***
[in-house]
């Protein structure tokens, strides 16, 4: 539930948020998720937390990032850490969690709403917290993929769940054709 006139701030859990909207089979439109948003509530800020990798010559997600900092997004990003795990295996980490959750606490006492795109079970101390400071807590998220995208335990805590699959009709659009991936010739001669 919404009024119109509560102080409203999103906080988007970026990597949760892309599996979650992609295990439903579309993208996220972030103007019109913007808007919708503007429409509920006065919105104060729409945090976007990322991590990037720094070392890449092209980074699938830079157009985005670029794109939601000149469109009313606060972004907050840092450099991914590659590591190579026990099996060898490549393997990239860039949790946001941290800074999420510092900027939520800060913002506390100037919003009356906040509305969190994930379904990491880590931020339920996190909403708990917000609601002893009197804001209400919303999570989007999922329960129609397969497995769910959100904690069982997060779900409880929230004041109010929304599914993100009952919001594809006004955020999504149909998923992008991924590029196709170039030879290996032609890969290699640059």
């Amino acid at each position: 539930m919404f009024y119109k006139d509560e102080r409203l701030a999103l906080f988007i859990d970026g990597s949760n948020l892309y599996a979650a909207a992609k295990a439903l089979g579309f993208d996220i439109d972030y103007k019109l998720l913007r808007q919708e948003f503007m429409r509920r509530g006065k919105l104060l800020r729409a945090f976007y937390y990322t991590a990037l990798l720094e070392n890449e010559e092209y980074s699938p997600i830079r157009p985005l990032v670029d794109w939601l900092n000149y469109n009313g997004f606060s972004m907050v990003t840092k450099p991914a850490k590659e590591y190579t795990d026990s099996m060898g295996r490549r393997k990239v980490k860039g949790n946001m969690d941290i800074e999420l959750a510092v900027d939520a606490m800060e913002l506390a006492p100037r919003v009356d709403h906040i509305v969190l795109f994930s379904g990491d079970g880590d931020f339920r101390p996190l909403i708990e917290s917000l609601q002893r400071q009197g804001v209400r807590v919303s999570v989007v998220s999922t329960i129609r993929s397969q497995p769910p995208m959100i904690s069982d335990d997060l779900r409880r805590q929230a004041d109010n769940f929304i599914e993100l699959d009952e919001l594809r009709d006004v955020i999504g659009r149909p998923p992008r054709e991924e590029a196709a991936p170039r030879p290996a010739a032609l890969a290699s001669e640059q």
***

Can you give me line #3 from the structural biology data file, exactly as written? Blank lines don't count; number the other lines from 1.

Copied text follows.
């Amino acid at each position: 539930m919404f009024y119109k006139d509560e102080r409203l701030a999103l906080f988007i859990d970026g990597s949760n948020l892309y599996a979650a909207a992609k295990a439903l089979g579309f993208d996220i439109d972030y103007k019109l998720l913007r808007q919708e948003f503007m429409r509920r509530g006065k919105l104060l800020r729409a945090f976007y937390y990322t991590a990037l990798l720094e070392n890449e010559e092209y980074s699938p997600i830079r157009p985005l990032v670029d794109w939601l900092n000149y469109n009313g997004f606060s972004m907050v990003t840092k450099p991914a850490k590659e590591y190579t795990d026990s099996m060898g295996r490549r393997k990239v980490k860039g949790n946001m969690d941290i800074e999420l959750a510092v900027d939520a606490m800060e913002l506390a006492p100037r919003v009356d709403h906040i509305v969190l795109f994930s379904g990491d079970g880590d931020f339920r101390p996190l909403i708990e917290s917000l609601q002893r400071q009197g804001v209400r807590v919303s999570v989007v998220s999922t329960i129609r993929s397969q497995p769910p995208m959100i904690s069982d335990d997060l779900r409880r805590q929230a004041d109010n769940f929304i599914e993100l699959d009952e919001l594809r009709d006004v955020i999504g659009r149909p998923p992008r054709e991924e590029a196709a991936p170039r030879p290996a010739a032609l890969a290699s001669e640059q």